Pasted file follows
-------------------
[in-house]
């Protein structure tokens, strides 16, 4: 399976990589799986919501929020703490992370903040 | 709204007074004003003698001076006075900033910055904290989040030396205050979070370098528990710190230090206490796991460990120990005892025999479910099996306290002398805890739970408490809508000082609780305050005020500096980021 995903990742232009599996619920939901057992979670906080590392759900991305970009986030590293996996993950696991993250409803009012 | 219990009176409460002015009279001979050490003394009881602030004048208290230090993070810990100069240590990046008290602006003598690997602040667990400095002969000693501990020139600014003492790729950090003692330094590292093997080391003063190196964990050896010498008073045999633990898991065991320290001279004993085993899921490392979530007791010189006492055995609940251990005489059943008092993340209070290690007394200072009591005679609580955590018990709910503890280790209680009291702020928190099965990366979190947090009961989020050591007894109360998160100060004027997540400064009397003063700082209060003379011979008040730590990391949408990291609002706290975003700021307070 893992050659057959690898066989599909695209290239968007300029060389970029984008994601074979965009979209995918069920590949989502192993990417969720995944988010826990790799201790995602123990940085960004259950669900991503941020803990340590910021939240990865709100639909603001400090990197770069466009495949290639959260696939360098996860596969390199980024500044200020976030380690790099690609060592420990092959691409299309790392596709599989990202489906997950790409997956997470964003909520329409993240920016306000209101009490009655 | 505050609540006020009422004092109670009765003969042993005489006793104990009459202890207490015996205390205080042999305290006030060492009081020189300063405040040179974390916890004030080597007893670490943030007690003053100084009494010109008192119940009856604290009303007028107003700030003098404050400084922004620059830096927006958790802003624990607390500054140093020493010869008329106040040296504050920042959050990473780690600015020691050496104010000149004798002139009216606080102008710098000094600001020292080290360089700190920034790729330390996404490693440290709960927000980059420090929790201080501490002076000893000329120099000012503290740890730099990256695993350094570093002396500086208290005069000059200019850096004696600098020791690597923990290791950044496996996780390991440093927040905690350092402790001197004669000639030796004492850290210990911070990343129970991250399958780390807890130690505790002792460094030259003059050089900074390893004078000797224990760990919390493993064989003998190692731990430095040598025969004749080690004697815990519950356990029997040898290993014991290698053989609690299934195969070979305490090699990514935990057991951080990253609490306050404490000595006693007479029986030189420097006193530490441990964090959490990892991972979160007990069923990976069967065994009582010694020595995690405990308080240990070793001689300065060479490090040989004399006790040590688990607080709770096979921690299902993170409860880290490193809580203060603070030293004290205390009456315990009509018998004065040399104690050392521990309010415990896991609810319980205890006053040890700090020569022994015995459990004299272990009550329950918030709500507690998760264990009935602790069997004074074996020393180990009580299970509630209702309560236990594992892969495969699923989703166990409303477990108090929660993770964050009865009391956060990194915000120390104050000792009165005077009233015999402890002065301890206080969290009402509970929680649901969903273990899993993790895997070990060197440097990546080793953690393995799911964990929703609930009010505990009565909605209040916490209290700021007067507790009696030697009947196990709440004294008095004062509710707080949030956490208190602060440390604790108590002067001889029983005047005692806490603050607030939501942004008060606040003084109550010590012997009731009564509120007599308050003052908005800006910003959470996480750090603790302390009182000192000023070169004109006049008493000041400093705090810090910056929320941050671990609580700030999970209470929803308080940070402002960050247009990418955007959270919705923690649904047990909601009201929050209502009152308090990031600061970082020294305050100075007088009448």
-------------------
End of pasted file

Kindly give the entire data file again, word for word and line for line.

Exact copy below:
[in-house]
């Protein structure tokens, strides 16, 4: 399976990589799986919501929020703490992370903040 | 709204007074004003003698001076006075900033910055904290989040030396205050979070370098528990710190230090206490796991460990120990005892025999479910099996306290002398805890739970408490809508000082609780305050005020500096980021 995903990742232009599996619920939901057992979670906080590392759900991305970009986030590293996996993950696991993250409803009012 | 219990009176409460002015009279001979050490003394009881602030004048208290230090993070810990100069240590990046008290602006003598690997602040667990400095002969000693501990020139600014003492790729950090003692330094590292093997080391003063190196964990050896010498008073045999633990898991065991320290001279004993085993899921490392979530007791010189006492055995609940251990005489059943008092993340209070290690007394200072009591005679609580955590018990709910503890280790209680009291702020928190099965990366979190947090009961989020050591007894109360998160100060004027997540400064009397003063700082209060003379011979008040730590990391949408990291609002706290975003700021307070 893992050659057959690898066989599909695209290239968007300029060389970029984008994601074979965009979209995918069920590949989502192993990417969720995944988010826990790799201790995602123990940085960004259950669900991503941020803990340590910021939240990865709100639909603001400090990197770069466009495949290639959260696939360098996860596969390199980024500044200020976030380690790099690609060592420990092959691409299309790392596709599989990202489906997950790409997956997470964003909520329409993240920016306000209101009490009655 | 505050609540006020009422004092109670009765003969042993005489006793104990009459202890207490015996205390205080042999305290006030060492009081020189300063405040040179974390916890004030080597007893670490943030007690003053100084009494010109008192119940009856604290009303007028107003700030003098404050400084922004620059830096927006958790802003624990607390500054140093020493010869008329106040040296504050920042959050990473780690600015020691050496104010000149004798002139009216606080102008710098000094600001020292080290360089700190920034790729330390996404490693440290709960927000980059420090929790201080501490002076000893000329120099000012503290740890730099990256695993350094570093002396500086208290005069000059200019850096004696600098020791690597923990290791950044496996996780390991440093927040905690350092402790001197004669000639030796004492850290210990911070990343129970991250399958780390807890130690505790002792460094030259003059050089900074390893004078000797224990760990919390493993064989003998190692731990430095040598025969004749080690004697815990519950356990029997040898290993014991290698053989609690299934195969070979305490090699990514935990057991951080990253609490306050404490000595006693007479029986030189420097006193530490441990964090959490990892991972979160007990069923990976069967065994009582010694020595995690405990308080240990070793001689300065060479490090040989004399006790040590688990607080709770096979921690299902993170409860880290490193809580203060603070030293004290205390009456315990009509018998004065040399104690050392521990309010415990896991609810319980205890006053040890700090020569022994015995459990004299272990009550329950918030709500507690998760264990009935602790069997004074074996020393180990009580299970509630209702309560236990594992892969495969699923989703166990409303477990108090929660993770964050009865009391956060990194915000120390104050000792009165005077009233015999402890002065301890206080969290009402509970929680649901969903273990899993993790895997070990060197440097990546080793953690393995799911964990929703609930009010505990009565909605209040916490209290700021007067507790009696030697009947196990709440004294008095004062509710707080949030956490208190602060440390604790108590002067001889029983005047005692806490603050607030939501942004008060606040003084109550010590012997009731009564509120007599308050003052908005800006910003959470996480750090603790302390009182000192000023070169004109006049008493000041400093705090810090910056929320941050671990609580700030999970209470929803308080940070402002960050247009990418955007959270919705923690649904047990909601009201929050209502009152308090990031600061970082020294305050100075007088009448």